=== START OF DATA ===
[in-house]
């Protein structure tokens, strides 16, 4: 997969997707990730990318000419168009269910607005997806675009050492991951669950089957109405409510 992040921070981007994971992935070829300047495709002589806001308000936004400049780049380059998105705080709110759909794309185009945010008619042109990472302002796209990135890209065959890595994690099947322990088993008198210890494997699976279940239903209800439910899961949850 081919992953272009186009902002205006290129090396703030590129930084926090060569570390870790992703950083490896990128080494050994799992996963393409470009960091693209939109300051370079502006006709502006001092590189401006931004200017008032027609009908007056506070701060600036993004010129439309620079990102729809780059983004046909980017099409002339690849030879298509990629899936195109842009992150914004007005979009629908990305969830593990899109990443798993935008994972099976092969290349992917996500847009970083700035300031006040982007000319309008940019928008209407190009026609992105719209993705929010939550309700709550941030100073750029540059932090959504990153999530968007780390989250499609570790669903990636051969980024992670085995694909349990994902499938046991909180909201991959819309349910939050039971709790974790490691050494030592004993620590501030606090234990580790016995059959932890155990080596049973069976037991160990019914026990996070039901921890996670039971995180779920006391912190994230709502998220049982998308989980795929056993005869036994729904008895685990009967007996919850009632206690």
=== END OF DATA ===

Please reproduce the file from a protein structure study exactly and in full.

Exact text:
[in-house]
């Protein structure tokens, strides 16, 4: 997969997707990730990318000419168009269910607005997806675009050492991951669950089957109405409510 992040921070981007994971992935070829300047495709002589806001308000936004400049780049380059998105705080709110759909794309185009945010008619042109990472302002796209990135890209065959890595994690099947322990088993008198210890494997699976279940239903209800439910899961949850 081919992953272009186009902002205006290129090396703030590129930084926090060569570390870790992703950083490896990128080494050994799992996963393409470009960091693209939109300051370079502006006709502006001092590189401006931004200017008032027609009908007056506070701060600036993004010129439309620079990102729809780059983004046909980017099409002339690849030879298509990629899936195109842009992150914004007005979009629908990305969830593990899109990443798993935008994972099976092969290349992917996500847009970083700035300031006040982007000319309008940019928008209407190009026609992105719209993705929010939550309700709550941030100073750029540059932090959504990153999530968007780390989250499609570790669903990636051969980024992670085995694909349990994902499938046991909180909201991959819309349910939050039971709790974790490691050494030592004993620590501030606090234990580790016995059959932890155990080596049973069976037991160990019914026990996070039901921890996670039971995180779920006391912190994230709502998220049982998308989980795929056993005869036994729904008895685990009967007996919850009632206690």